In his groundbreaking book, “Bowling Alone”, Robert Putnam described the deterioration of communities in 21st Century America.  This is borne out in how few people volunteer to serve on local boards and commissions, how few attend local public meetings, and how few take actions when incompetence or corruption arise.

Corruption and incompetence are more prevalent than ever.  Land use can make or break fortunes, and help or harm a community, especially in the wrong hands. Unfortunately, conflicts of interest are predictable around land speculation.  Misuse of public funds, especially directing contracts to friends and family, or for unrecorded payments, is always possible.

Prior to the digital age, local newspapers were the bulwark against corruption and malfeasance.  Unfortunately, many of these newspapers are vanishing.  Recently, Dean Baquet, Executive Editor of the New York Times, told the World Congress of News Media that “The greatest crisis in American journalism is the death of local news”.  He predicted most local newspapers “are going to die in the next five years”.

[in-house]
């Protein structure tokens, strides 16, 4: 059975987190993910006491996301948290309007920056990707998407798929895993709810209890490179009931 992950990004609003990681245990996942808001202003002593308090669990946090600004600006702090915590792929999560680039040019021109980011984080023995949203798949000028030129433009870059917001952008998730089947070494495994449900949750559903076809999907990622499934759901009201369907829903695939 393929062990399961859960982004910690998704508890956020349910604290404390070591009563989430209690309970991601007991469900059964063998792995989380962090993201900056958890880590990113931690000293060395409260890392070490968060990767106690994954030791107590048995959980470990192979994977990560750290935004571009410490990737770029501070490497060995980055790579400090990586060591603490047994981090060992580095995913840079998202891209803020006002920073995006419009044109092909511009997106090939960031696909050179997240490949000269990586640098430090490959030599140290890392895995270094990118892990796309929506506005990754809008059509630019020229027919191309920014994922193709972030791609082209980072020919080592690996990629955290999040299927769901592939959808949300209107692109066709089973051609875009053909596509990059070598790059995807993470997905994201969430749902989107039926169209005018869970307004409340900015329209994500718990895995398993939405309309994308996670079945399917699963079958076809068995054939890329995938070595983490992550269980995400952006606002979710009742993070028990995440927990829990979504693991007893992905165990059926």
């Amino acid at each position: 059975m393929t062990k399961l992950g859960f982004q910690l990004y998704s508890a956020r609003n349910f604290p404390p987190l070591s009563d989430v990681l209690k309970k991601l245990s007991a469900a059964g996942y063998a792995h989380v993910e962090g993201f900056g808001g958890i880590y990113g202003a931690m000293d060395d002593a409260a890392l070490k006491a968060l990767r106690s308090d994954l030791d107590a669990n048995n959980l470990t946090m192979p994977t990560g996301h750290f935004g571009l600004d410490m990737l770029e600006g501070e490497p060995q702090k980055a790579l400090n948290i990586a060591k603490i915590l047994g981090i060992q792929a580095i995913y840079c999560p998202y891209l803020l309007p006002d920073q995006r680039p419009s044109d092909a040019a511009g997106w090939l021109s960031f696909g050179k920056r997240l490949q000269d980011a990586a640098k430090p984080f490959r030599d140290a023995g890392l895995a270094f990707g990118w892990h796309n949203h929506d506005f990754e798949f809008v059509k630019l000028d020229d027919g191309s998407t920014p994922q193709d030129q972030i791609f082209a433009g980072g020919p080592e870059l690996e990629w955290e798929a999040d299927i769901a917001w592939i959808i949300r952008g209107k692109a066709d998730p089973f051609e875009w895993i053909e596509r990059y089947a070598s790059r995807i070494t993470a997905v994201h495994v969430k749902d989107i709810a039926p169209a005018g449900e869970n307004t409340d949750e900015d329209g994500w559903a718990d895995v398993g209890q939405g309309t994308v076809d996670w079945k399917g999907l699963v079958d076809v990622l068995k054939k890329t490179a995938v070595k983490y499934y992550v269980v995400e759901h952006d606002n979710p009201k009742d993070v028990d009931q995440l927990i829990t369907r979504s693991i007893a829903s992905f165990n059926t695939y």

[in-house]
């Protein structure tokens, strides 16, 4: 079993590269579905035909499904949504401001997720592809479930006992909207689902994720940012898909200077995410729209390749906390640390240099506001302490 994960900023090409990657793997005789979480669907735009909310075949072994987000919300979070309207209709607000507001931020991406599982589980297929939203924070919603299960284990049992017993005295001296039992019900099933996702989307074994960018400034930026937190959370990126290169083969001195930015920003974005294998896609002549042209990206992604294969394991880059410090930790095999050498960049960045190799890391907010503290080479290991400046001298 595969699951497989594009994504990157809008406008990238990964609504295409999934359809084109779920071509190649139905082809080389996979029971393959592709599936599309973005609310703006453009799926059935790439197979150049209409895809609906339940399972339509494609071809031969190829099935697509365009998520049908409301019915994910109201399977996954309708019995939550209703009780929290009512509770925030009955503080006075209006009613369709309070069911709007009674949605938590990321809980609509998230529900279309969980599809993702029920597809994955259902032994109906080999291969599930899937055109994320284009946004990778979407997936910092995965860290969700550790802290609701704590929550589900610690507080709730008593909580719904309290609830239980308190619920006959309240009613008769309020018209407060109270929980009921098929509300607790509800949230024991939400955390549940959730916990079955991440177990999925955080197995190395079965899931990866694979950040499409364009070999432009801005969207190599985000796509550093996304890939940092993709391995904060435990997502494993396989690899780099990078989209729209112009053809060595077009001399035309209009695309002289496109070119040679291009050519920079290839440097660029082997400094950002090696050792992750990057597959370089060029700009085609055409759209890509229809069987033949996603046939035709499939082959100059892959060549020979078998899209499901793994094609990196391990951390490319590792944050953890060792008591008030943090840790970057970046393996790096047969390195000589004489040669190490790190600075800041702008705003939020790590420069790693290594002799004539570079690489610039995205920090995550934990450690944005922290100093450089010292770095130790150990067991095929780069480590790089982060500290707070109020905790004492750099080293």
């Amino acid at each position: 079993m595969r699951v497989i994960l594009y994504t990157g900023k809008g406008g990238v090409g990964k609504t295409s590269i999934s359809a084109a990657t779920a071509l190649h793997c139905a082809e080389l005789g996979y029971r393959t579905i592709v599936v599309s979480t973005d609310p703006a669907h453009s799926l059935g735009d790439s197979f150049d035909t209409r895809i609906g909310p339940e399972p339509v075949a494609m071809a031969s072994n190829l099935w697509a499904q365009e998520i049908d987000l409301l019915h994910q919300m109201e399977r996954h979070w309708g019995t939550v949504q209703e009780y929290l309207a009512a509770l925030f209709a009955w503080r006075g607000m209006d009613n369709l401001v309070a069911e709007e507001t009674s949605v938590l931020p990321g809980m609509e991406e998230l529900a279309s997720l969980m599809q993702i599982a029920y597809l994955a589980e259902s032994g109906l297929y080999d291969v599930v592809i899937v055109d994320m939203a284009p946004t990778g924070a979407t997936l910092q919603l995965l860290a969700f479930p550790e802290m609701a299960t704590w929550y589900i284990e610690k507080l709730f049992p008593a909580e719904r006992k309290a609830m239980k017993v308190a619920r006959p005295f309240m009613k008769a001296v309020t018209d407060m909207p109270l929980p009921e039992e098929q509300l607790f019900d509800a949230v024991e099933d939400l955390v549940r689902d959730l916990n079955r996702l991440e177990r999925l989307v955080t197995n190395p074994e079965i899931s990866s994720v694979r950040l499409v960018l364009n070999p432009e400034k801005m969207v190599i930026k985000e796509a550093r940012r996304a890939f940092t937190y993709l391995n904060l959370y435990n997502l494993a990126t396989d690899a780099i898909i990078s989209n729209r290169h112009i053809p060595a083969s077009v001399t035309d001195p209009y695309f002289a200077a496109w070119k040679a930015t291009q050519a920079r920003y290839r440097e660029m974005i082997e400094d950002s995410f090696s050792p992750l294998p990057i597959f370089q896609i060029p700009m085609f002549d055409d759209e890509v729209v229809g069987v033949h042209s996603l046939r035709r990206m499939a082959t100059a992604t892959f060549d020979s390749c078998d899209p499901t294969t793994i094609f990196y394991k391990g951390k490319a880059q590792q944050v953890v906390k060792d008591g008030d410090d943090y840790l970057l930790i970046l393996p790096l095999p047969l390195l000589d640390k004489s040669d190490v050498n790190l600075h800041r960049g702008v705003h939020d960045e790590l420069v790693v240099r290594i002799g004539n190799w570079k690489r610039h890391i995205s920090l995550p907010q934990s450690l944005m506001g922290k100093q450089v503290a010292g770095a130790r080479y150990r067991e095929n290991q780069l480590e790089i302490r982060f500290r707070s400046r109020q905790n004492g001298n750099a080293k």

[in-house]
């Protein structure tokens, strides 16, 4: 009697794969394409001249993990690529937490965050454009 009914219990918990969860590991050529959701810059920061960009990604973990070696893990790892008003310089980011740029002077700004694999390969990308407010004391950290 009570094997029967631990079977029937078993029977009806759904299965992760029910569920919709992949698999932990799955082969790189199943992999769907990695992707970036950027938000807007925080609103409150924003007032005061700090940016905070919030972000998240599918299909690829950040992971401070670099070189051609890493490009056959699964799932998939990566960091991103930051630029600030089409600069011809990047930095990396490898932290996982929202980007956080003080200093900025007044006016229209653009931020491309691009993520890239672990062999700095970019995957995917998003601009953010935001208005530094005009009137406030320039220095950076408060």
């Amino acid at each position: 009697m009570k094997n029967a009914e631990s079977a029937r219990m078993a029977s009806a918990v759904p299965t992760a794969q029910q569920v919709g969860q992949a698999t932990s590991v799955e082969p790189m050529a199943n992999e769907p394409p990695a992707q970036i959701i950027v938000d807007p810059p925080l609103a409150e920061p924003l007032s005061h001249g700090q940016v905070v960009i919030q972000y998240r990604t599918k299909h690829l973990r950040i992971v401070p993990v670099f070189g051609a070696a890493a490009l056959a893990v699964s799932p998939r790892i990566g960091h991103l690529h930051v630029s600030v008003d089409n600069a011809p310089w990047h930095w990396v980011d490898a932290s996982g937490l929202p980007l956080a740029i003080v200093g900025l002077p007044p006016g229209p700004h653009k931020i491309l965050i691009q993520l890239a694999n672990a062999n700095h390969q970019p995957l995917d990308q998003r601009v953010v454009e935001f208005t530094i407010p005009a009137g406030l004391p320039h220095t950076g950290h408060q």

Digital media remains more interested in national issues and popular culture.  The journalistic capacity for demanding accountability, or reporting basic information on county government, is vanishing.

It is up to local citizens to demand accountability. This means demanding transparency, including all public documents being public and all public meetings being public. 

Few local officials, especially on appointed boards, support full accountability.  Countless citizen lawsuits have forced public notices to be on websites instead of posted on index cards on courthouse bulletin boards.  This is vital in “bedroom communities” where most citizens commute out of the county for work.